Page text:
"Catch a Carp Day" fishing event on the Plenty River at Yallambie, October, 1998
“Catch a Carp Day” fishing event on the Plenty River at Yallambie, October, 1998

In January this year it was reported that a 20 year old platypus was found in the Plenty River during a spring survey in 2014 and that, “a breeding population exists at least as far downstream as the mouth of the Plenty River, about 15 kilometres from downtown Melbourne”. (The iconic Platypus is a peculiar animal. A semiaquatic, egg laying, mammal it is the sole living representative of the family Ornithorhynchidae, in the genus Ornithorhynchus (literally bird billed). When stuffed examples were sent for study from Australia to Britain at the end of the 18th century, outraged scholars believed they were the victims of an attempted elaborate antipodean hoax. They infamously tried to remove the “stitching” on the platypus bill that they were sure had been employed in the forgery and the marks of the scissors can still be seen on the specimen on display today in the British Museum of Natural History.)

First published illustration of a Platypus: George Shaw, The Naturalist's Miscellany, 1799
First published illustration of a Platypus: George Shaw, The Naturalist’s Miscellany, 1799

In the 19th century it was not unknown for platypus pelts  and the furs of other rare native species to be turned into rugs and coats like some sort of Australian “One Hundred and One Dalmatians”. A pity nobody stripped their crinoline for PeTA in the 19th century. The Platypus is of course a protected species these days but it remains at risk from pollutants in rivers and the practice of illegal netting. A local newspaper story last month warned about illegal fishing practices and mentioned that two platypuses had recently been found dead in the Yarra River near Laughing Waters Rd, Eltham.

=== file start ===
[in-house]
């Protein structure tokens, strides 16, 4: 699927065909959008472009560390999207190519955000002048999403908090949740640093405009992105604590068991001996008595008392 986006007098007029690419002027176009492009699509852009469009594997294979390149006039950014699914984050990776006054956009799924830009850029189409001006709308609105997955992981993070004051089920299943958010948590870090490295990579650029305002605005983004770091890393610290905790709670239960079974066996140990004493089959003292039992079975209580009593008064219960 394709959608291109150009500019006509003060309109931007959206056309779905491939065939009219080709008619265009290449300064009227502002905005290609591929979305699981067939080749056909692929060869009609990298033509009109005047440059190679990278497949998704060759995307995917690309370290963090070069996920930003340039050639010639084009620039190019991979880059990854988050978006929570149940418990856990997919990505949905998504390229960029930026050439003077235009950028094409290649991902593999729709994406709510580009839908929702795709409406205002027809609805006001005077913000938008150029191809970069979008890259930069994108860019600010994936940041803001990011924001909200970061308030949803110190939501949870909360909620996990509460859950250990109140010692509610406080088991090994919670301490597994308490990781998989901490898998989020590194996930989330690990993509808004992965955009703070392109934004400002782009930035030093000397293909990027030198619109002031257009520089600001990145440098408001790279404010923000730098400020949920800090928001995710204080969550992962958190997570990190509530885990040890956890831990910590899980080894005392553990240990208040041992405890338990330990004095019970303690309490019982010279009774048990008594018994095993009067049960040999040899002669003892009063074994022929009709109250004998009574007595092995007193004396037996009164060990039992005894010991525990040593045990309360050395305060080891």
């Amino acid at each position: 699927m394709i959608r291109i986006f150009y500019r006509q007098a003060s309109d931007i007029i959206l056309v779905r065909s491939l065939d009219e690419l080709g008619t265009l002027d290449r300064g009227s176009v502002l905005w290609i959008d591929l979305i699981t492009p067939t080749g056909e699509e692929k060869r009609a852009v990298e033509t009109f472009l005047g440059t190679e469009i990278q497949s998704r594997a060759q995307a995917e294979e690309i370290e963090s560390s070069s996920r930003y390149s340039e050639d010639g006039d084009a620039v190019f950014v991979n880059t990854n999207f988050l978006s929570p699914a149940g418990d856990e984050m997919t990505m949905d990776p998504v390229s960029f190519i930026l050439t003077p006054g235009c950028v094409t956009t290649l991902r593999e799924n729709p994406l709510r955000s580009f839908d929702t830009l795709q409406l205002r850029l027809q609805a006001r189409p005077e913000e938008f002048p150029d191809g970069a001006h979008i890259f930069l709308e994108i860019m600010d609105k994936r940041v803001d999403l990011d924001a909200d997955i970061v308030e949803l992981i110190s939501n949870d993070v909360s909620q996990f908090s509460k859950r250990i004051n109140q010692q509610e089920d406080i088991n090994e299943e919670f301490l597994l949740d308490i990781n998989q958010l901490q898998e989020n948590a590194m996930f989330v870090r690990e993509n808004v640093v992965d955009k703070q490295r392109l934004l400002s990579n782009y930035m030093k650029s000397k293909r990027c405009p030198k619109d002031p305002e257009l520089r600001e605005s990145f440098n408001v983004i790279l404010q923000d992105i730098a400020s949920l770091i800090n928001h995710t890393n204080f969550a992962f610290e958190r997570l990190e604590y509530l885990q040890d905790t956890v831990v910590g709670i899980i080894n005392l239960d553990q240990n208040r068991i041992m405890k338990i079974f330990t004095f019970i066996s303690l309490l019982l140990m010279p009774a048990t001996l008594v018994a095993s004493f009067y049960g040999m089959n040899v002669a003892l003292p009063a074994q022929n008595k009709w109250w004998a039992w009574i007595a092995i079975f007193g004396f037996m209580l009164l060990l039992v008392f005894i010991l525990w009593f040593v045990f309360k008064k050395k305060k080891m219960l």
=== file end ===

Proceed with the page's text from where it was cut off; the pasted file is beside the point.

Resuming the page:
Platypus pelt rug from Alstonville, NSW, (Power House Museum) and Thylacine skin buggy rug from Upper Blessington area, Tasmania, (Tasmanian Museum and Art Gallery)
Platypus pelt rug from Alstonville, NSW, (Power House Museum) and Thylacine skin buggy rug from Upper Blessington area, Tasmania, (Tasmanian Museum and Art Gallery)

March 1st, is designated “Clean Up Australia Day” 2015, a day when many socially conscious Australians are getting out into the community to clean up the environment. There is a group meeting today in Yallambie Park where no doubt much good work will be done along the environs of the Plenty River, clearing the rubbish washed into the river by overnight rain. “Clean Up Australia Day” is a great Australian idea, the concept of which has spread to nations all around the world, but it is just one day of the 365¼ days in a year.

People love water features near their homes, be they bayside, a natural stream running through parkland, or artificial lakes in the manner of Yallambie’s, “Cascades” and “Streeton Views” housing estates.  However, while storm water continues to empty into the suburban river system, every poisonous cigarette butt dropped from a car window, every oil spill that goes onto the road and the proceeds of every one of man’s best friends who ever uses a Ned Flander’s nature strip as a make shift dunny, all of it eventually ends up in one of our rivers or lake features. From there it makes its inexorable way to the Bay and thence to the oceans. After the oceans though there’s no where else to go on this “Pale Blue Dot”. That is the “Wall-e” reality of our world.

Made in Japan and inspired by the Australian platypus, perhaps. Duck bill designer pet muzzles for the Japanese pet owner who has everything.
Made in Japan and inspired by the Australian platypus, perhaps. Duck bill designer pet muzzles for the Japanese pet owner who has everything.

The Terra nullius dream

“I acknowledge the traditional owners of the land on which we are meeting.” How often have you heard these words spoken before a public event? They are de rigueur at my son’s school at every assembly and public gathering but when I asked him what he could tell me about Eddie Mabo’s fishing rods he looked at me with bewilderment. As another Australia Day dawns and we once again remember the time in 1788 when the Aboriginal people of Sydney Cove watched the sails of the convict ships enter Sydney Harbour, and muttered “Crikey” to themselves, what do those words really mean and how much of what we say is just lip service? The Yallambie days of yore that I have been writing about in these posts was not of course the first history of our district. There is another, earlier history dating back thousands of years, knowledge of which W. E. H. Stanner once described as “the great Australian silence”.